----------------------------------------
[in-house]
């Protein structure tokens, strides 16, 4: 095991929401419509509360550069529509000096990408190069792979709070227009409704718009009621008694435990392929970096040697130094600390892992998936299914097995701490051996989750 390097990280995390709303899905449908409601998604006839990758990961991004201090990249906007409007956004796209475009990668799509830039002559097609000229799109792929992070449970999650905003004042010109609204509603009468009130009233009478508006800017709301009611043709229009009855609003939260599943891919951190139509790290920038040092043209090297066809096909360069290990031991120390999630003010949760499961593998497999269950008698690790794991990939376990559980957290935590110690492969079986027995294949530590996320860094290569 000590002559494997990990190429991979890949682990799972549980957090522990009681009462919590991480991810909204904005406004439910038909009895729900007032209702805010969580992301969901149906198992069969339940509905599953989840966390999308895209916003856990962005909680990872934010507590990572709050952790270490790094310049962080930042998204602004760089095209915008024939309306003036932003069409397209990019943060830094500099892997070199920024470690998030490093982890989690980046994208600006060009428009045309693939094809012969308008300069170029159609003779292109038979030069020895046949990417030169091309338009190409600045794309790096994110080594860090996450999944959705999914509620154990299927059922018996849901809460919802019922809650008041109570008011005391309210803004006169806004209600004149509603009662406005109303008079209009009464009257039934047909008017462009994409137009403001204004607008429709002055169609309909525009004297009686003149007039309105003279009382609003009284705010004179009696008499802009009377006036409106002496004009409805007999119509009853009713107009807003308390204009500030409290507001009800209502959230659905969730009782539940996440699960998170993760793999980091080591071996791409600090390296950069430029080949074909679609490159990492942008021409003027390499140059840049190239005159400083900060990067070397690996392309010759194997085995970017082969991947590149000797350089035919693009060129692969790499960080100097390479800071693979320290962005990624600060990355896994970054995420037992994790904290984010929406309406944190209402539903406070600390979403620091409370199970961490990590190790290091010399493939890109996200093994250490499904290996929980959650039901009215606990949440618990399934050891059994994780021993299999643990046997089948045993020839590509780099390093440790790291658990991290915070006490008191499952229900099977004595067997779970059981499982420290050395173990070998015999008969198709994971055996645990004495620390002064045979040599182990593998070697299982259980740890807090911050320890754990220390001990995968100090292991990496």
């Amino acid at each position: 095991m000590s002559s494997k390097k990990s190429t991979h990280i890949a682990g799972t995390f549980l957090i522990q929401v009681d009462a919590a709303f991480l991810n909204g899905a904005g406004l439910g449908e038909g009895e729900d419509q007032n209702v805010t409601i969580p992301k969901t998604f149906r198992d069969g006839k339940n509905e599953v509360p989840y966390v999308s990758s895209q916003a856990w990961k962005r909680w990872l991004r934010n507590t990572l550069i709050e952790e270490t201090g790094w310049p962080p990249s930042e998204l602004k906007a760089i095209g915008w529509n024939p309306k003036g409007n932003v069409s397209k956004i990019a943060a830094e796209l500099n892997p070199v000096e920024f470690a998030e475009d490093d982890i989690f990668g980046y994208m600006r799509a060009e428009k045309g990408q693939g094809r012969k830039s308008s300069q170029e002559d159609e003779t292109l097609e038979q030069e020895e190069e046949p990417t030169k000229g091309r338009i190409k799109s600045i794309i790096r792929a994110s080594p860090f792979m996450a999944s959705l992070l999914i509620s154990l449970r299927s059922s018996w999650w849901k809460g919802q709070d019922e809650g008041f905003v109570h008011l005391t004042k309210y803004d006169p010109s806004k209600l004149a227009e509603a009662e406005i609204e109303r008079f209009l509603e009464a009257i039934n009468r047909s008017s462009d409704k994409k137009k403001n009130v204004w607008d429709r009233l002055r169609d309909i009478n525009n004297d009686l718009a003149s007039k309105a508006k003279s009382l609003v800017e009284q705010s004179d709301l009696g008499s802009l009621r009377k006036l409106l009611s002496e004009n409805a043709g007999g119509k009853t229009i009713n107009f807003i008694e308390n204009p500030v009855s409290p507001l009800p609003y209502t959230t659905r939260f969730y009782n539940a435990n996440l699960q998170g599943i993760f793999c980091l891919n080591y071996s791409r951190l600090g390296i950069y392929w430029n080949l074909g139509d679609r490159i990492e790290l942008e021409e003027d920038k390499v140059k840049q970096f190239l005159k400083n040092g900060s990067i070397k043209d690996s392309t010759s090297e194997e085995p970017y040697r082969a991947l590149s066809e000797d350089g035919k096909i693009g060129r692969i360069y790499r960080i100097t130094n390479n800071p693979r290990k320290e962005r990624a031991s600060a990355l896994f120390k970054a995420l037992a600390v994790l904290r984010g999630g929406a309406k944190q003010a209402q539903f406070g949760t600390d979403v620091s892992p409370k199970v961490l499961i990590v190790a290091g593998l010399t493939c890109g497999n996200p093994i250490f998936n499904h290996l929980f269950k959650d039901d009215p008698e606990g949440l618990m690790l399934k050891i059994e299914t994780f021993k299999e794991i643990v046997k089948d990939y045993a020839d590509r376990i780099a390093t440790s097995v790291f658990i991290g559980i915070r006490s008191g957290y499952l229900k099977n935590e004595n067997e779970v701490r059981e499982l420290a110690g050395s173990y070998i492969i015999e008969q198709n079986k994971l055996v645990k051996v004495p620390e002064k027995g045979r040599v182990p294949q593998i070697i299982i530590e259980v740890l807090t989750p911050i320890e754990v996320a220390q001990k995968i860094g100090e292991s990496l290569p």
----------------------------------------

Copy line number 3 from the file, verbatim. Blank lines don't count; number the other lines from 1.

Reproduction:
């Amino acid at each position: 095991m000590s002559s494997k390097k990990s190429t991979h990280i890949a682990g799972t995390f549980l957090i522990q929401v009681d009462a919590a709303f991480l991810n909204g899905a904005g406004l439910g449908e038909g009895e729900d419509q007032n209702v805010t409601i969580p992301k969901t998604f149906r198992d069969g006839k339940n509905e599953v509360p989840y966390v999308s990758s895209q916003a856990w990961k962005r909680w990872l991004r934010n507590t990572l550069i709050e952790e270490t201090g790094w310049p962080p990249s930042e998204l602004k906007a760089i095209g915008w529509n024939p309306k003036g409007n932003v069409s397209k956004i990019a943060a830094e796209l500099n892997p070199v000096e920024f470690a998030e475009d490093d982890i989690f990668g980046y994208m600006r799509a060009e428009k045309g990408q693939g094809r012969k830039s308008s300069q170029e002559d159609e003779t292109l097609e038979q030069e020895e190069e046949p990417t030169k000229g091309r338009i190409k799109s600045i794309i790096r792929a994110s080594p860090f792979m996450a999944s959705l992070l999914i509620s154990l449970r299927s059922s018996w999650w849901k809460g919802q709070d019922e809650g008041f905003v109570h008011l005391t004042k309210y803004d006169p010109s806004k209600l004149a227009e509603a009662e406005i609204e109303r008079f209009l509603e009464a009257i039934n009468r047909s008017s462009d409704k994409k137009k403001n009130v204004w607008d429709r009233l002055r169609d309909i009478n525009n004297d009686l718009a003149s007039k309105a508006k003279s009382l609003v800017e009284q705010s004179d709301l009696g008499s802009l009621r009377k006036l409106l009611s002496e004009n409805a043709g007999g119509k009853t229009i009713n107009f807003i008694e308390n204009p500030v009855s409290p507001l009800p609003y209502t959230t659905r939260f969730y009782n539940a435990n996440l699960q998170g599943i993760f793999c980091l891919n080591y071996s791409r951190l600090g390296i950069y392929w430029n080949l074909g139509d679609r490159i990492e790290l942008e021409e003027d920038k390499v140059k840049q970096f190239l005159k400083n040092g900060s990067i070397k043209d690996s392309t010759s090297e194997e085995p970017y040697r082969a991947l590149s066809e000797d350089g035919k096909i693009g060129r692969i360069y790499r960080i100097t130094n390479n800071p693979r290990k320290e962005r990624a031991s600060a990355l896994f120390k970054a995420l037992a600390v994790l904290r984010g999630g929406a309406k944190q003010a209402q539903f406070g949760t600390d979403v620091s892992p409370k199970v961490l499961i990590v190790a290091g593998l010399t493939c890109g497999n996200p093994i250490f998936n499904h290996l929980f269950k959650d039901d009215p008698e606990g949440l618990m690790l399934k050891i059994e299914t994780f021993k299999e794991i643990v046997k089948d990939y045993a020839d590509r376990i780099a390093t440790s097995v790291f658990i991290g559980i915070r006490s008191g957290y499952l229900k099977n935590e004595n067997e779970v701490r059981e499982l420290a110690g050395s173990y070998i492969i015999e008969q198709n079986k994971l055996v645990k051996v004495p620390e002064k027995g045979r040599v182990p294949q593998i070697i299982i530590e259980v740890l807090t989750p911050i320890e754990v996320a220390q001990k995968i860094g100090e292991s990496l290569p």